One more thing I'd like to share. Back in January, I was diagnosed at Vanderbilt Psychiatric with clinical depression. I ended up in the hospital because I was suicidal. I was suicidal because I was thinking crazy thoughts, believed crazy thoughts, and as a result my anxiety and depression came unhinged from reality. I was prescribed medication and things started to get better. So much better that I thought I was fine, that my anxiety was sparked by circumstances and when the behavioral medicine doctor I was seeing was charging me $60 co-pay every two weeks to see him, I took the liberty to stop going and eventually ran out of meds. Well they didn't tell me that this kind of medicine has to be taken for a year or it'll drop you back down like a rock to the state that got me there. And this last month, it did just that. The way it manifests is that if I'm alone in my thoughts for more than 30 minutes, I start to get anxious. I get a tension in my abdomen area, my thoughts race into a vortex of panic and fear and rage and resentment and I start hating. Myself and people in my life. I start distrusting everyone and I marvel at their ignorance. Why can't they see what's happening. Well I'll tell you why. Because it's not happening. It's in my imagination. And if you don't think mental illness is real, then it's only because you haven't experienced that particular disfunction personally. I remember counseling a young man, as his pastor, about his fear of dying in his sleep. It was really debilitating. He fought sleep, he had anxiety attacks, he drank heavilly to cope. I didn't relate. I wanted to tell him, "Dude, you're not going to die in your sleep. You're 30. You're healthy. The odds are astronomical." Essentially I was saying, "stop thinking that way." And that was naive. He needed real help. He eventually got it and he's fine today. But no thanks to me.  

I was sharing with someone this week that I was excited to get back on my meds. I don't want to put too much hope in things but it may be why I drink as much as I do. It may be why I smoke. I may be why I'm unmotivated in life. Why I can't write the books I know I have inside me. Basically, I've been just trying to stay alive AND slowly killing myself at the same time. I told her, "help is on the way." Now I used to be a big Bryan Duncan fan and we were reminded of an old song of his called Help is on the Way.  So just for kicks we found it online and played it. But notice that he blames Lucifer--the author of confusion--for the suicidal thoughts.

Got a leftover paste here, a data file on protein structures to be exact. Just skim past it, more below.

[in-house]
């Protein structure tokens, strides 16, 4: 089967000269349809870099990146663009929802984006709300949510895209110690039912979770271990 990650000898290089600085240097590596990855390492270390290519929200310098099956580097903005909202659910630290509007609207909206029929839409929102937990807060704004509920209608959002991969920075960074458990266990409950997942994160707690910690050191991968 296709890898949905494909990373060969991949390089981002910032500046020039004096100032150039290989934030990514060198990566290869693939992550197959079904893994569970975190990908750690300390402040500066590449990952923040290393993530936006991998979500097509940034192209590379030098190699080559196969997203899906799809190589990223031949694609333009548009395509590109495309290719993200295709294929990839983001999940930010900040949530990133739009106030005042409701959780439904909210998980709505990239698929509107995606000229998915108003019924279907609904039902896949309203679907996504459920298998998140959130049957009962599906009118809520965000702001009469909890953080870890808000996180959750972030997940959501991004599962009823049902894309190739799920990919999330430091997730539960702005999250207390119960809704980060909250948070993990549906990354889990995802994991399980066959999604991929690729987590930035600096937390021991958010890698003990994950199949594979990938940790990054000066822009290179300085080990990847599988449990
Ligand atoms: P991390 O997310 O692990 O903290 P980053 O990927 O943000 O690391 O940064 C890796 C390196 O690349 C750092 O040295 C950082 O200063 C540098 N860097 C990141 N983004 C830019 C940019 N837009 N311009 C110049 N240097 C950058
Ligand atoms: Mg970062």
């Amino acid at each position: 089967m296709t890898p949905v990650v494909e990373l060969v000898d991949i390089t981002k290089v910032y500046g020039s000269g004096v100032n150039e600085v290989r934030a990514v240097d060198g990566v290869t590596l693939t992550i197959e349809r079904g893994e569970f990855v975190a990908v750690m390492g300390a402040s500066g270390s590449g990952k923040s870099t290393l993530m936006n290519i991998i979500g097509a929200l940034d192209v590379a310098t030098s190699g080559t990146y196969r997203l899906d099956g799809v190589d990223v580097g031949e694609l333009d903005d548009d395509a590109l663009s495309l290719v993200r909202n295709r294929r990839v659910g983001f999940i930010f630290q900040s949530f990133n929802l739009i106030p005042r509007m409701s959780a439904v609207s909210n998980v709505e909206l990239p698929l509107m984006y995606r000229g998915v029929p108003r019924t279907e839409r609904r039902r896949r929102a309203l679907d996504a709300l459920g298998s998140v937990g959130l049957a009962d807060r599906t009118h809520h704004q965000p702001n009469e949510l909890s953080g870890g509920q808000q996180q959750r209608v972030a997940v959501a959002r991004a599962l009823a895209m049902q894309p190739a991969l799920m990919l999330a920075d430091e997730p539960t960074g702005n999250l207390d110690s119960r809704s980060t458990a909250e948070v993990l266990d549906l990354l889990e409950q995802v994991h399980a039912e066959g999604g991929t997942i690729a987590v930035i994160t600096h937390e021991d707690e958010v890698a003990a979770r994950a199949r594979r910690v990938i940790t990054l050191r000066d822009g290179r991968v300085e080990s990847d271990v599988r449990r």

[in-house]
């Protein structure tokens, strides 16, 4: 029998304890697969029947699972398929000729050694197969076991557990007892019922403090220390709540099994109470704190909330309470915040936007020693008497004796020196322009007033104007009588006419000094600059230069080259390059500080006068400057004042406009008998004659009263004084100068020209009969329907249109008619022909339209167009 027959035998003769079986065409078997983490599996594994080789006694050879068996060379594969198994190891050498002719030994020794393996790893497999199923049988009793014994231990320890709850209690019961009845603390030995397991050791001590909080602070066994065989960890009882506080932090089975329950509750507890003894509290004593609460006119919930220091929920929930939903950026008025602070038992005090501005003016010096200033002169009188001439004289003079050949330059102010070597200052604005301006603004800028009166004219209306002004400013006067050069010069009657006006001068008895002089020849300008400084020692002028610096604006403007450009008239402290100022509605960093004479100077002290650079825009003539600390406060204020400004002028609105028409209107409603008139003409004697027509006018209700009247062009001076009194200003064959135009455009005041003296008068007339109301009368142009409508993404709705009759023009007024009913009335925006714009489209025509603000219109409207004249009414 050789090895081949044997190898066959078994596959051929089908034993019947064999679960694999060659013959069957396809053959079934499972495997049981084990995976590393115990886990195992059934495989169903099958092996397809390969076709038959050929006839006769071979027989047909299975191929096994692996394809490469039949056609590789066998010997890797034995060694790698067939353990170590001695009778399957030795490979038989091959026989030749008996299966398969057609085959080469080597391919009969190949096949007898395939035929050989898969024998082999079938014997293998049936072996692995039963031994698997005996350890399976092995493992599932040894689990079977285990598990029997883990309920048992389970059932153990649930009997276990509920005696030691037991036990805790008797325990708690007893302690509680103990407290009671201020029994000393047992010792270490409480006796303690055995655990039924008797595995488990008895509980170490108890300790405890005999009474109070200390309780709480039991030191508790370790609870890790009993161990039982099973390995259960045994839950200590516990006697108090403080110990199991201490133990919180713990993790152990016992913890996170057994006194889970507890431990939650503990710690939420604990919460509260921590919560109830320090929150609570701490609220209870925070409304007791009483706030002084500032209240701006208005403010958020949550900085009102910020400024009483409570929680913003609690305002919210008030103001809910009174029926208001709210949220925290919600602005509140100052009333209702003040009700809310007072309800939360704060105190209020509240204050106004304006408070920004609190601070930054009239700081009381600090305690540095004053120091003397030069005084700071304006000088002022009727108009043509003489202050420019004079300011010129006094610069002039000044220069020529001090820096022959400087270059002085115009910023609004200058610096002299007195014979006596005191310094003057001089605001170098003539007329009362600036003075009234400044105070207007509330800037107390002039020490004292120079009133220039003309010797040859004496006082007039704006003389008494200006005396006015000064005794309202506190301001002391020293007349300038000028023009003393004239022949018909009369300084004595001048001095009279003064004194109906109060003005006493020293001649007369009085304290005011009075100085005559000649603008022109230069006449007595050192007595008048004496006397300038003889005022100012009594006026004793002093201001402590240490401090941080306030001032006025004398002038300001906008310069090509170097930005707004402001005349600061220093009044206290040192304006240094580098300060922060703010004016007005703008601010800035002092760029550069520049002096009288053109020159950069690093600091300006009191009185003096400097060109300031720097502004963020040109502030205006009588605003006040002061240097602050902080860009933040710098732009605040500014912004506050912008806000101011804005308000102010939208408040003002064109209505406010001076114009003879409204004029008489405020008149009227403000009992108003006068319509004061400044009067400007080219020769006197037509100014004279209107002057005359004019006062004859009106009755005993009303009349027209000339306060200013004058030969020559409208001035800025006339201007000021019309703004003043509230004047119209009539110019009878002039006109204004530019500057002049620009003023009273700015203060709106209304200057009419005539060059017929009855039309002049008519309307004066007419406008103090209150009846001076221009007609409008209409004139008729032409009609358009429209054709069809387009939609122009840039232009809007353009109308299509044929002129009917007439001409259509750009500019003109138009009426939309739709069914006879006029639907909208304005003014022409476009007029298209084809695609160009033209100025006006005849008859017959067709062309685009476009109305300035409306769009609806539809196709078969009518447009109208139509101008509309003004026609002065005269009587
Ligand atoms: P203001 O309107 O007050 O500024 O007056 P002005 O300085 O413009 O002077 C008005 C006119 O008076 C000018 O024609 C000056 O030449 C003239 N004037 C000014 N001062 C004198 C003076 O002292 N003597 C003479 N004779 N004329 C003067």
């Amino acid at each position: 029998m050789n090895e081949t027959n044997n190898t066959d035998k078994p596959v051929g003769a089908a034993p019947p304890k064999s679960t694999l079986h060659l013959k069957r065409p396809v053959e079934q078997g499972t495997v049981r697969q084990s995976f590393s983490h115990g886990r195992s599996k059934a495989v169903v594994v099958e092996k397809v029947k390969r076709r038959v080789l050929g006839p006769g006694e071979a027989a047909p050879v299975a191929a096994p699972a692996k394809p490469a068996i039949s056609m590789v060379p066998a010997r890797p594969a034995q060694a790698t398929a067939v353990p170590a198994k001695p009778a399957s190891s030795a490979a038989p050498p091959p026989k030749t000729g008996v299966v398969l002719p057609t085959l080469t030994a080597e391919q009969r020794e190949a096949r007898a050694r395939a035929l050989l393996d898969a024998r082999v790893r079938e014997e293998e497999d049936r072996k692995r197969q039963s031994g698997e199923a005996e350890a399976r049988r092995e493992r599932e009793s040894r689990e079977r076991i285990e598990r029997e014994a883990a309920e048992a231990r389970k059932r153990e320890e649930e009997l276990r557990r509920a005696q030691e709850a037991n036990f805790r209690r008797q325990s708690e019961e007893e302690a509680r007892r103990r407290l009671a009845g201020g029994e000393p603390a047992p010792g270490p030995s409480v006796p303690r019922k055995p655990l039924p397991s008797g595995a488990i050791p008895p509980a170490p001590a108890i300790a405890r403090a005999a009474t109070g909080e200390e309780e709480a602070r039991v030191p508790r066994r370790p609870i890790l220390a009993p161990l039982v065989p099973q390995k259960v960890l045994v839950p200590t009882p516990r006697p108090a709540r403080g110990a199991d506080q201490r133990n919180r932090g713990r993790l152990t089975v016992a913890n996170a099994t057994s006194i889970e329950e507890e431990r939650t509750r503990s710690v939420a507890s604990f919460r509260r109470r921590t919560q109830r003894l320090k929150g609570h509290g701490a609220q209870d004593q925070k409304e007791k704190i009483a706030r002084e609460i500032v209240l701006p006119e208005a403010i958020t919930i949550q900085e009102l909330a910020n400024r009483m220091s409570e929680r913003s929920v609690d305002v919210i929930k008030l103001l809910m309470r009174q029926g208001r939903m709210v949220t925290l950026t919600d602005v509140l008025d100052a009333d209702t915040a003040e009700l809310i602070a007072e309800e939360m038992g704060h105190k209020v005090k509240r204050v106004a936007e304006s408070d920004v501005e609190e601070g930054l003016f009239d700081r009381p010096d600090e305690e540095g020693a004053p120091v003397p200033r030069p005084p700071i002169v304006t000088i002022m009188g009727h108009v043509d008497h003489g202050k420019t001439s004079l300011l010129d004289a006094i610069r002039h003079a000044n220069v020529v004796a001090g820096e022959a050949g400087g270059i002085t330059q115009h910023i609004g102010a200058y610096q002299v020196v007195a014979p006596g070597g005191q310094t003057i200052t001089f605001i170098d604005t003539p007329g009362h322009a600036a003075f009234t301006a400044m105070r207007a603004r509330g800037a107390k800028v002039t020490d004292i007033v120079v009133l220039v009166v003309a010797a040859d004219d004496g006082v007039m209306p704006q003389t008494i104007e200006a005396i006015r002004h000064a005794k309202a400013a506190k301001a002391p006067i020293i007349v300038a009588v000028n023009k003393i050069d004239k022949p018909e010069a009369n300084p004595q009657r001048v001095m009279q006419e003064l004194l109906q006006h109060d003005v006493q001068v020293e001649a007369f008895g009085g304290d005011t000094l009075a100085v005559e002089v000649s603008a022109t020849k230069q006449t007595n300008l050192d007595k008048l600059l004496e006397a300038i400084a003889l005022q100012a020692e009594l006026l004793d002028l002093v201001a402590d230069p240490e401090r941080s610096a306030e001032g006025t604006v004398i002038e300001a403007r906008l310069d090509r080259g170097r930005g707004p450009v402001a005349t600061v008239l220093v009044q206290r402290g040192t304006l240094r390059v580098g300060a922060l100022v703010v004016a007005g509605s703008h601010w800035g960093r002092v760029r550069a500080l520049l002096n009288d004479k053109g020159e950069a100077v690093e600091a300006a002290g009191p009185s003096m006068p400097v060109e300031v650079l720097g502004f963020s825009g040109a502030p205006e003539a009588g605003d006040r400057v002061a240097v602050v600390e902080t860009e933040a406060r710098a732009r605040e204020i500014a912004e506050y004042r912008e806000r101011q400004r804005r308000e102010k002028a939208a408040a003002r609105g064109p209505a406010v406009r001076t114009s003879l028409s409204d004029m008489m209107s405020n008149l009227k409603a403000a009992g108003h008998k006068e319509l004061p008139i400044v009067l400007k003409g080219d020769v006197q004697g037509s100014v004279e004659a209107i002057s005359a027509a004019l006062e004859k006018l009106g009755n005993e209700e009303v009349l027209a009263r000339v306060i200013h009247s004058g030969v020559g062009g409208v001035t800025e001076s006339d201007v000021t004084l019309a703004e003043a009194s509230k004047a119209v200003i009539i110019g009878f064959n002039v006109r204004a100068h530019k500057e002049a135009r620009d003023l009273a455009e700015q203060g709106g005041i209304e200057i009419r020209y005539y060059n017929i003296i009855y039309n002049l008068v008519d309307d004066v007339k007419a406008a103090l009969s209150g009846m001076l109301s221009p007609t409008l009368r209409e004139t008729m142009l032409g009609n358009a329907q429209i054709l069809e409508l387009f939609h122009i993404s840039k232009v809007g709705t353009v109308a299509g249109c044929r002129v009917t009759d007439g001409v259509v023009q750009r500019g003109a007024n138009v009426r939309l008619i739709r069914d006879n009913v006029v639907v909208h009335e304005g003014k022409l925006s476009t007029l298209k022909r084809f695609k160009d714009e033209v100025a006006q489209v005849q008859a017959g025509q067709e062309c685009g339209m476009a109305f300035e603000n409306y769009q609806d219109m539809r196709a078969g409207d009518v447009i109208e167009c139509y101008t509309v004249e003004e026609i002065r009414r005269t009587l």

The way my brain plays tricks on me can feel like a separate entity. We've talked a few times on this podcast about Sam Harris' question, what is the self? So the fact that our brain is firing constantly, feeding us thoughts with or without our permission can feel like we're possessed by another thinker. Secular people reference this metaphorically as "he's fighting his own demons" which is apt metaphor but within most forms of Christianity, Satan is real. Is it so that we can blame something outside of ourselves? So we're not responsible? so God's not responsible for giving us such fucked up brains? who knows why people throughout history have ascribed mental illness to demons, but I no longer have that luxury. I have to get help--real, scientific help. And I'm glad to so and certainly unashamed to do so. I go back to my prescription this week and I'm sure it takes weeks for the effects to start remapping my neural pathways, but it'll be interesting to see how it changes how I show up as an interviewer, but more importantly as a human being, a husband, father, co-worker and friend. I'm excited to find out.  

We taped this conversation on September 10th, 2017. We interview people you don’t know, about a subject no one wants to talk about. We hope to encourage people in the process of deconstructing their faith and help curb the loneliness that accompanies it. We think the world is a better place when more people live by sight, not by faith. Please subscribe to our podcast, and leave a review wherever you listen to podcasts. Our show is available on most podcast platforms.  Also, you can support us monetarily in two easy ways: you can pledge one dollar per episode or more through Patreon; that’s www.patreon.com/eapodcast, or leave a lump-sum donation through PayPal at our website, www.everyonesagnostic.com. The smallest contribution is greatly appreciated.

Credits:
"Towering Mountain of Ignorance" intro by Hank Green https://www.youtube.com/watch?v=w3v3S82TuxU
Intro bumper "Never Know" by Jack Johnson
The segue music on this episode is a song that was influential in Rusty's deconversion: The Pig by Showbread.

Thanks for listening and try to cooperate with reality.

Direct download: Ep_171_Rusty_Shackleford.mp3
Category:general -- posted at: 11:44pm CDT
Comments[0]

Cass and Bob converse with Dustin Lawson. Dustin spent a year traveling all over North America, Europe, and the Middle East as the assistant to Christian apologist, Josh McDowell. Dustin took McDowell's advice and rigorously scrutinized all the arguments he was espousing, only to find holes that McDowell couldn't defend. After losing his faith and completing a bachelor's in religion and a masters in global politics, he tried to enter the military, but because he a brief bout with cancer at age 20 they turned him down 13 times over five years before letting him in. He is now a public affairs officer in the National Guard. During basic training Dustin won the Iron Man award for having the highest physical fitness score in his company of 200+ soldiers. He's an impressive dude, for sure.